In 2020, CFD Direct were tasked to develop multicomponent diffusion modelling in OpenFOAM with funding from the Process Engineering Consortium. The Consortium need models, e.g. Maxwell-Stefan, that represent complex diffusion of species in fluid mixtures, affecting both specie concentration and energy. As part of the work, we created a new ThermophysicalTransportModels library with a new interfaces for: fluxes of heat, q() and divq(); and fluxes of mass, j() and divj(). As a consequence, heat transfer became consistent across applications, boundary conditions and data processing. This critical code redesign is typical of our strategy for sustainable development of OpenFOAM, supported by dedicated maintenance funding from OpenFOAM supporters.
In July 2020, CFD Direct released a framework for surface interpolation in interface capturing for multiphase flows in OpenFOAM. All interpolation schemes, used for flux calculation in advection, operate with the MULES-based solvers, e.g. interFoam. The framework is easy to use, extensible, and robust due to bounded, conservative numerics. The new framework comes with a new family of interpolation schemes based on piecewise-linear interface calculation (PLIC). The PLIC schemes provide a promising alternative to standard interface compression, performing better for meshes with regions of cell refinement. All schemes are conservative, bounded and robust and can run efficiently with large time steps.
In May 2017, we implemented water wave modelling into the public, development line of OpenFOAM (OpenFOAM-dev), to simulate flow conditions experienced in marine and offshore engineering, e.g. on a ship in open water. The initial implementation includes the first order Airy wave and the second order Stokes wave (Stokes II), a second-order accurate utility to apply waves for case initialisation to the entire domain. A verticalDamping source (fvOption) provides wave damping towards outlet regions and an interfaceHeight function object processes interface elevation at specified locations.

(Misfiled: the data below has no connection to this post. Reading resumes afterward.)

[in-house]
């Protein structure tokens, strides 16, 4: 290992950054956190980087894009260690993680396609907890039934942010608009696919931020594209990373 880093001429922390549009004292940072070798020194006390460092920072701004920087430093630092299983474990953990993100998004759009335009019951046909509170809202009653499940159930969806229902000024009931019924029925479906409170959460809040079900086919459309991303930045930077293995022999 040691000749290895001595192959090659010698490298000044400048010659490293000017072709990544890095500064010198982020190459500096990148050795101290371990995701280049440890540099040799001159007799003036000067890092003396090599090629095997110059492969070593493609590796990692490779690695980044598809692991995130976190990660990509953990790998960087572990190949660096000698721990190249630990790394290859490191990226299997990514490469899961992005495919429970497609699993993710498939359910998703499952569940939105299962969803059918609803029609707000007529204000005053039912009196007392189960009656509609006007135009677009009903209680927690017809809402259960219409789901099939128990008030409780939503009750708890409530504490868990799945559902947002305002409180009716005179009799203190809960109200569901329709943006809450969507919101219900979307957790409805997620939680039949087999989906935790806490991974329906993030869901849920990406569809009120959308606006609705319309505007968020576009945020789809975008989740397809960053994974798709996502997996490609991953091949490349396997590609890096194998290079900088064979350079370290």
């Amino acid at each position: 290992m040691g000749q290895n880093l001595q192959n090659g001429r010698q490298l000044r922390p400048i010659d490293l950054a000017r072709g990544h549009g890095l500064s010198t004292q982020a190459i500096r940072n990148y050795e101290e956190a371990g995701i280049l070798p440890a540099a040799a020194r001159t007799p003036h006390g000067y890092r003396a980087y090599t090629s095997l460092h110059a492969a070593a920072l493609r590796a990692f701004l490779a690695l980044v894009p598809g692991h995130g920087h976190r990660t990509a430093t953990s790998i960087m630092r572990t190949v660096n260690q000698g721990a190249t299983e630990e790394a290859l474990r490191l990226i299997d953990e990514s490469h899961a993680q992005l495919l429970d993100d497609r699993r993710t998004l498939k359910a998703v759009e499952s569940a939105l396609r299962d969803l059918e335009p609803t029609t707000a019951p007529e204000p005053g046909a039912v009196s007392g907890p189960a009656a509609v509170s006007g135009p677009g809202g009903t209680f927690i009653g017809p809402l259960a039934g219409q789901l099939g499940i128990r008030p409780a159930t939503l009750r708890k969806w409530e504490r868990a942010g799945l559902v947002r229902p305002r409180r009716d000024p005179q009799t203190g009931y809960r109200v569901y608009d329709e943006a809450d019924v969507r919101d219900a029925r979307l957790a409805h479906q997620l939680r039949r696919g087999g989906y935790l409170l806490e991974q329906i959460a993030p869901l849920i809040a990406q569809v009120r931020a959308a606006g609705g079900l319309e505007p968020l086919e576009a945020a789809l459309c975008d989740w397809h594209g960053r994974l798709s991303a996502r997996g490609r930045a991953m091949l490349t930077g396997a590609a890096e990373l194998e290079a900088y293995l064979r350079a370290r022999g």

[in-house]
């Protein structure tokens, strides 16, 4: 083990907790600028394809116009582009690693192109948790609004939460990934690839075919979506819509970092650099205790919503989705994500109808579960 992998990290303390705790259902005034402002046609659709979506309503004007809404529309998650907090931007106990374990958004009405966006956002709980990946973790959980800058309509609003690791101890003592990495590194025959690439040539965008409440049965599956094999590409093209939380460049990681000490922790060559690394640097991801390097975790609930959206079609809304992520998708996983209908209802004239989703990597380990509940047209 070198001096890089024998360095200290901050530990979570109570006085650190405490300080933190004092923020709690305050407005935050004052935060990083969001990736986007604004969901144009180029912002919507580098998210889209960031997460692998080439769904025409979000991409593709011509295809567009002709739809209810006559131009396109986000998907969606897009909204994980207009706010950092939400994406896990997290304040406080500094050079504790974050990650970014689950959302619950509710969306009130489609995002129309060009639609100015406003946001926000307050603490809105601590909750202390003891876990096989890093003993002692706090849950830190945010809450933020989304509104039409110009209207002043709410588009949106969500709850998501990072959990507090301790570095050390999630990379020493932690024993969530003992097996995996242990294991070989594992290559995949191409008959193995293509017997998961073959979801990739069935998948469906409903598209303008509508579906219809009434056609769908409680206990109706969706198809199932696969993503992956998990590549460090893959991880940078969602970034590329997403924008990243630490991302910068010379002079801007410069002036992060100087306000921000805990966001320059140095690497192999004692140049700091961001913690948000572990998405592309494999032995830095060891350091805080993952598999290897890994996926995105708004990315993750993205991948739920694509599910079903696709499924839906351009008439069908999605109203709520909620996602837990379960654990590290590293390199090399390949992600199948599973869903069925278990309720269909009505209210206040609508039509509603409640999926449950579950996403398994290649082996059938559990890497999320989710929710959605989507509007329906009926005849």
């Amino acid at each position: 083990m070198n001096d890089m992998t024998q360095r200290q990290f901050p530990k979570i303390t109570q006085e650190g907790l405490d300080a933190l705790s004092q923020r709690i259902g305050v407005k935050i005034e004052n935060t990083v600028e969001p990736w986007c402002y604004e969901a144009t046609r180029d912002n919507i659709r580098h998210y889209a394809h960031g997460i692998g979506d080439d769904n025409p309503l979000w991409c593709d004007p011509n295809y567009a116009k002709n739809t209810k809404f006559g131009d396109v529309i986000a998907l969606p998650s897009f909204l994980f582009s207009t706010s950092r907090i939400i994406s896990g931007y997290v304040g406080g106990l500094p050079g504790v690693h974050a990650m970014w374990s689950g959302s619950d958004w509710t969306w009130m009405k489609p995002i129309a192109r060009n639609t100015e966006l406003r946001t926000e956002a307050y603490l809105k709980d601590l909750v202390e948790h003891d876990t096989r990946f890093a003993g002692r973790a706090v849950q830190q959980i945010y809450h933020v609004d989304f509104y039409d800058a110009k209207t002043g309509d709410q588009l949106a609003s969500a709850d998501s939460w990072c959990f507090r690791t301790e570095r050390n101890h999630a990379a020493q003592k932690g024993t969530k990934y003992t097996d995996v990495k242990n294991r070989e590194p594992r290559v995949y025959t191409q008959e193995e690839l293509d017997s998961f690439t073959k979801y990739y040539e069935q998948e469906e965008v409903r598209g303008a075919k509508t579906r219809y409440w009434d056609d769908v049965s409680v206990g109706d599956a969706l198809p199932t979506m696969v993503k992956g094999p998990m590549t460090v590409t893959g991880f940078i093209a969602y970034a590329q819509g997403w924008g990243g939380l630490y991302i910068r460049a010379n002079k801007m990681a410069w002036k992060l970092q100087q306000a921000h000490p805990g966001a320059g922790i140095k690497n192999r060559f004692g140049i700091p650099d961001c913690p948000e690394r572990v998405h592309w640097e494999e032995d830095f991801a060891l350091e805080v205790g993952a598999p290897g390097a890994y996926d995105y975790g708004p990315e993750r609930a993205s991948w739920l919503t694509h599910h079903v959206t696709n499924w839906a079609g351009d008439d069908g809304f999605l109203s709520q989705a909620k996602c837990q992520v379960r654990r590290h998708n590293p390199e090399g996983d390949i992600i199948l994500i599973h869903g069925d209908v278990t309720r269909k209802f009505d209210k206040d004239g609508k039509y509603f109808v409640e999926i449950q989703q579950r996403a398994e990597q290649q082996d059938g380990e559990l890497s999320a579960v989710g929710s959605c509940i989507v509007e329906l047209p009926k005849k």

In April 2017, we added barycentric tracking into the public, development line of OpenFOAM (OpenFOAM-dev), as a complete replacement to the tracking algorithm that existed in OpenFOAM for over 10 years. Barycentric tracking works on any decomposed tet mesh, irrespective of mesh quality, including poor quality, flat and inverted tetrahedra. The new development was funded from the €100 k for OpenFOAM maintenance, raised through the OpenFOAM Foundation in 2017, in which “particles and tracking” was identified as an area in OpenFOAM “requiring significant code refactoring and/or rewriting”.
OpenFOAM is free software, meaning users have the freedom to run, copy, distribute, study, change and improve the software. Users benefit from these freedoms, which account for much of OpenFOAM’s popularity. The OpenFOAM Foundation is the copyright holder of OpenFOAM, which it licenses exclusively under the GPL. It maintains a strong legal position to enforce the licence and preserve its freedoms, by being the single owner of OpenFOAM. This requires contributors to the project to assign copyright in their OpenFOAM contributions to it, through its Contributor Agreement. Organisations with a serious commitment to free software are signing the Agreement, including CFD Direct, blueCAPE, VTT Technical Research of Finland Ltd and Intel.
Where is the Source Code? is a campaign to promote free, public distribution of OpenFOAM and software that links intimately to OpenFOAM. It is in response to a general dissatisfaction with the practice of making a modification to OpenFOAM, then promoting the benefits of the modification, without making that modification freely available to the public, often in order to sell it commercially. The campaign is simply to get people to ask “Where is the Source Code?” when modifications like this are promoted, for example after a conference presentation or in a response to a discussion on the Internet.